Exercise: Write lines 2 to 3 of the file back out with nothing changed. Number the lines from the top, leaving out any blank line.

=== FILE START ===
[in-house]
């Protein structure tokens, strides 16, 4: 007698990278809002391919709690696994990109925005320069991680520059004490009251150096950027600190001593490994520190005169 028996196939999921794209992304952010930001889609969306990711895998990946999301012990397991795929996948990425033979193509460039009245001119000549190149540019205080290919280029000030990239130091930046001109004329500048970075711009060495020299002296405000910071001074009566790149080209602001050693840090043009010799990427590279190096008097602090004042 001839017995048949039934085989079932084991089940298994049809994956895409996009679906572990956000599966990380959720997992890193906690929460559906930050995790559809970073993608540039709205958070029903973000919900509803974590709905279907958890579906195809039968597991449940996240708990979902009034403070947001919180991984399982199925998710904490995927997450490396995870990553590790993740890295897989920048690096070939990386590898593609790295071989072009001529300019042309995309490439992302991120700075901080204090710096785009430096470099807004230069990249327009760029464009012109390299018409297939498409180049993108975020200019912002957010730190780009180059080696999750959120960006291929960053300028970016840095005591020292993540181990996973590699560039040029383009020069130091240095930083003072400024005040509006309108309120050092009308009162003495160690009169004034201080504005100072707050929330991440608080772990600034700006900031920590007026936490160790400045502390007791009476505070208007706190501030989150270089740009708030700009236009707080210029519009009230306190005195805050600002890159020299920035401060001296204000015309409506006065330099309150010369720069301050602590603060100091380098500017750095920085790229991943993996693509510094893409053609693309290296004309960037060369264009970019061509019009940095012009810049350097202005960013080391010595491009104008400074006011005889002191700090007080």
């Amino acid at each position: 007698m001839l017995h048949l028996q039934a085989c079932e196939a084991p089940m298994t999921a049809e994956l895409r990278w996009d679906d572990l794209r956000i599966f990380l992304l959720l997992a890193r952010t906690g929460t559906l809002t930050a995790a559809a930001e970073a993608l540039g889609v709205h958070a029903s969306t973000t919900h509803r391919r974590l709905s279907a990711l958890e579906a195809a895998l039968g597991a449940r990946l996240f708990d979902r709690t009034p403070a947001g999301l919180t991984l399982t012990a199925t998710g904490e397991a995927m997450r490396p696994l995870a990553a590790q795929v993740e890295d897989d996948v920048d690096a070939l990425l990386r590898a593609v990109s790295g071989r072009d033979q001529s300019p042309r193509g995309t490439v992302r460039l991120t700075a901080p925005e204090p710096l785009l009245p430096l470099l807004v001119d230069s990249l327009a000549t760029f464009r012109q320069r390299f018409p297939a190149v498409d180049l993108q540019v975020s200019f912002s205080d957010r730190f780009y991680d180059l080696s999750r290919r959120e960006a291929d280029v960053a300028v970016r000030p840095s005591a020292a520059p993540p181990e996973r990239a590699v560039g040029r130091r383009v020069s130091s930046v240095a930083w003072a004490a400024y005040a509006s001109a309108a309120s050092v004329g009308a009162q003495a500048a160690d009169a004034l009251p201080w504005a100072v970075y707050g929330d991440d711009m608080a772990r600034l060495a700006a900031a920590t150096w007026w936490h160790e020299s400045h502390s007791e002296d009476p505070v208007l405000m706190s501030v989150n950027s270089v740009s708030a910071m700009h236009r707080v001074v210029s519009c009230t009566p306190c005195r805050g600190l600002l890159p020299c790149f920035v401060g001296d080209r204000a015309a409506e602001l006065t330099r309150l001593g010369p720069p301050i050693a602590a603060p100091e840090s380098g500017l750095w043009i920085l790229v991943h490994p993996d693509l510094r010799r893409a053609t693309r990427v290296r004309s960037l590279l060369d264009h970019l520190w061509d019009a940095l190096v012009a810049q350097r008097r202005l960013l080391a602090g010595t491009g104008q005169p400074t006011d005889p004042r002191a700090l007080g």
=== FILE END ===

């Protein structure tokens, strides 16, 4: 007698990278809002391919709690696994990109925005320069991680520059004490009251150096950027600190001593490994520190005169 028996196939999921794209992304952010930001889609969306990711895998990946999301012990397991795929996948990425033979193509460039009245001119000549190149540019205080290919280029000030990239130091930046001109004329500048970075711009060495020299002296405000910071001074009566790149080209602001050693840090043009010799990427590279190096008097602090004042 001839017995048949039934085989079932084991089940298994049809994956895409996009679906572990956000599966990380959720997992890193906690929460559906930050995790559809970073993608540039709205958070029903973000919900509803974590709905279907958890579906195809039968597991449940996240708990979902009034403070947001919180991984399982199925998710904490995927997450490396995870990553590790993740890295897989920048690096070939990386590898593609790295071989072009001529300019042309995309490439992302991120700075901080204090710096785009430096470099807004230069990249327009760029464009012109390299018409297939498409180049993108975020200019912002957010730190780009180059080696999750959120960006291929960053300028970016840095005591020292993540181990996973590699560039040029383009020069130091240095930083003072400024005040509006309108309120050092009308009162003495160690009169004034201080504005100072707050929330991440608080772990600034700006900031920590007026936490160790400045502390007791009476505070208007706190501030989150270089740009708030700009236009707080210029519009009230306190005195805050600002890159020299920035401060001296204000015309409506006065330099309150010369720069301050602590603060100091380098500017750095920085790229991943993996693509510094893409053609693309290296004309960037060369264009970019061509019009940095012009810049350097202005960013080391010595491009104008400074006011005889002191700090007080």
């Amino acid at each position: 007698m001839l017995h048949l028996q039934a085989c079932e196939a084991p089940m298994t999921a049809e994956l895409r990278w996009d679906d572990l794209r956000i599966f990380l992304l959720l997992a890193r952010t906690g929460t559906l809002t930050a995790a559809a930001e970073a993608l540039g889609v709205h958070a029903s969306t973000t919900h509803r391919r974590l709905s279907a990711l958890e579906a195809a895998l039968g597991a449940r990946l996240f708990d979902r709690t009034p403070a947001g999301l919180t991984l399982t012990a199925t998710g904490e397991a995927m997450r490396p696994l995870a990553a590790q795929v993740e890295d897989d996948v920048d690096a070939l990425l990386r590898a593609v990109s790295g071989r072009d033979q001529s300019p042309r193509g995309t490439v992302r460039l991120t700075a901080p925005e204090p710096l785009l009245p430096l470099l807004v001119d230069s990249l327009a000549t760029f464009r012109q320069r390299f018409p297939a190149v498409d180049l993108q540019v975020s200019f912002s205080d957010r730190f780009y991680d180059l080696s999750r290919r959120e960006a291929d280029v960053a300028v970016r000030p840095s005591a020292a520059p993540p181990e996973r990239a590699v560039g040029r130091r383009v020069s130091s930046v240095a930083w003072a004490a400024y005040a509006s001109a309108a309120s050092v004329g009308a009162q003495a500048a160690d009169a004034l009251p201080w504005a100072v970075y707050g929330d991440d711009m608080a772990r600034l060495a700006a900031a920590t150096w007026w936490h160790e020299s400045h502390s007791e002296d009476p505070v208007l405000m706190s501030v989150n950027s270089v740009s708030a910071m700009h236009r707080v001074v210029s519009c009230t009566p306190c005195r805050g600190l600002l890159p020299c790149f920035v401060g001296d080209r204000a015309a409506e602001l006065t330099r309150l001593g010369p720069p301050i050693a602590a603060p100091e840090s380098g500017l750095w043009i920085l790229v991943h490994p993996d693509l510094r010799r893409a053609t693309r990427v290296r004309s960037l590279l060369d264009h970019l520190w061509d019009a940095l190096v012009a810049q350097r008097r202005l960013l080391a602090g010595t491009g104008q005169p400074t006011d005889p004042r002191a700090l007080g």